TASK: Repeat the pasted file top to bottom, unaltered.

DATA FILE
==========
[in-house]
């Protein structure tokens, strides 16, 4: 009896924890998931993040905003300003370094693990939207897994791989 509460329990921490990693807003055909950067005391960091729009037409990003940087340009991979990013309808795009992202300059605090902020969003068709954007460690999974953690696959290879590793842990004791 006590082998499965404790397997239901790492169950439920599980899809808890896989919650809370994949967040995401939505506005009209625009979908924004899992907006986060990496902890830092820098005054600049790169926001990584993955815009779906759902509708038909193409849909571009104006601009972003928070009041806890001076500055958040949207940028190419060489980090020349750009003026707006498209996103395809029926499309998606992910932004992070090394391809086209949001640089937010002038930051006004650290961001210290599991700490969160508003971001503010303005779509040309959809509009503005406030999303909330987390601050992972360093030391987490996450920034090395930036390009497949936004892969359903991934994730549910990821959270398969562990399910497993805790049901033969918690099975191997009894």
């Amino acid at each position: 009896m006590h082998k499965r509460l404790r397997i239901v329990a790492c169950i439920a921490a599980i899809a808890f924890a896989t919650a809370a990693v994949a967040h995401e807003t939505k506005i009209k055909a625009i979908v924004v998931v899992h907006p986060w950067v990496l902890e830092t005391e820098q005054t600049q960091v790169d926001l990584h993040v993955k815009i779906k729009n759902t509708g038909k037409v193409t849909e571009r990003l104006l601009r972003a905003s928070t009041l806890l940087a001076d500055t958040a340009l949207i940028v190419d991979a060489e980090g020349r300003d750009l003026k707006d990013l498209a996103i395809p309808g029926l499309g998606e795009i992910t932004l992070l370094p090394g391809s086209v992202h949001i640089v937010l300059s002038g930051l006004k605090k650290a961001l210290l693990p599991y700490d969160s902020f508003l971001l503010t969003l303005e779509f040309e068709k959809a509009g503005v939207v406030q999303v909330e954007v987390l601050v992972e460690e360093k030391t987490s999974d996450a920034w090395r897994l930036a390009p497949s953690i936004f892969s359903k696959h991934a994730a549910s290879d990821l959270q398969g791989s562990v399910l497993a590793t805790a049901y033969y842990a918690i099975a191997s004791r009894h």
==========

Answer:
[in-house]
């Protein structure tokens, strides 16, 4: 009896924890998931993040905003300003370094693990939207897994791989 509460329990921490990693807003055909950067005391960091729009037409990003940087340009991979990013309808795009992202300059605090902020969003068709954007460690999974953690696959290879590793842990004791 006590082998499965404790397997239901790492169950439920599980899809808890896989919650809370994949967040995401939505506005009209625009979908924004899992907006986060990496902890830092820098005054600049790169926001990584993955815009779906759902509708038909193409849909571009104006601009972003928070009041806890001076500055958040949207940028190419060489980090020349750009003026707006498209996103395809029926499309998606992910932004992070090394391809086209949001640089937010002038930051006004650290961001210290599991700490969160508003971001503010303005779509040309959809509009503005406030999303909330987390601050992972360093030391987490996450920034090395930036390009497949936004892969359903991934994730549910990821959270398969562990399910497993805790049901033969918690099975191997009894």
């Amino acid at each position: 009896m006590h082998k499965r509460l404790r397997i239901v329990a790492c169950i439920a921490a599980i899809a808890f924890a896989t919650a809370a990693v994949a967040h995401e807003t939505k506005i009209k055909a625009i979908v924004v998931v899992h907006p986060w950067v990496l902890e830092t005391e820098q005054t600049q960091v790169d926001l990584h993040v993955k815009i779906k729009n759902t509708g038909k037409v193409t849909e571009r990003l104006l601009r972003a905003s928070t009041l806890l940087a001076d500055t958040a340009l949207i940028v190419d991979a060489e980090g020349r300003d750009l003026k707006d990013l498209a996103i395809p309808g029926l499309g998606e795009i992910t932004l992070l370094p090394g391809s086209v992202h949001i640089v937010l300059s002038g930051l006004k605090k650290a961001l210290l693990p599991y700490d969160s902020f508003l971001l503010t969003l303005e779509f040309e068709k959809a509009g503005v939207v406030q999303v909330e954007v987390l601050v992972e460690e360093k030391t987490s999974d996450a920034w090395r897994l930036a390009p497949s953690i936004f892969s359903k696959h991934a994730a549910s290879d990821l959270q398969g791989s562990v399910l497993a590793t805790a049901y033969y842990a918690i099975a191997s004791r009894h």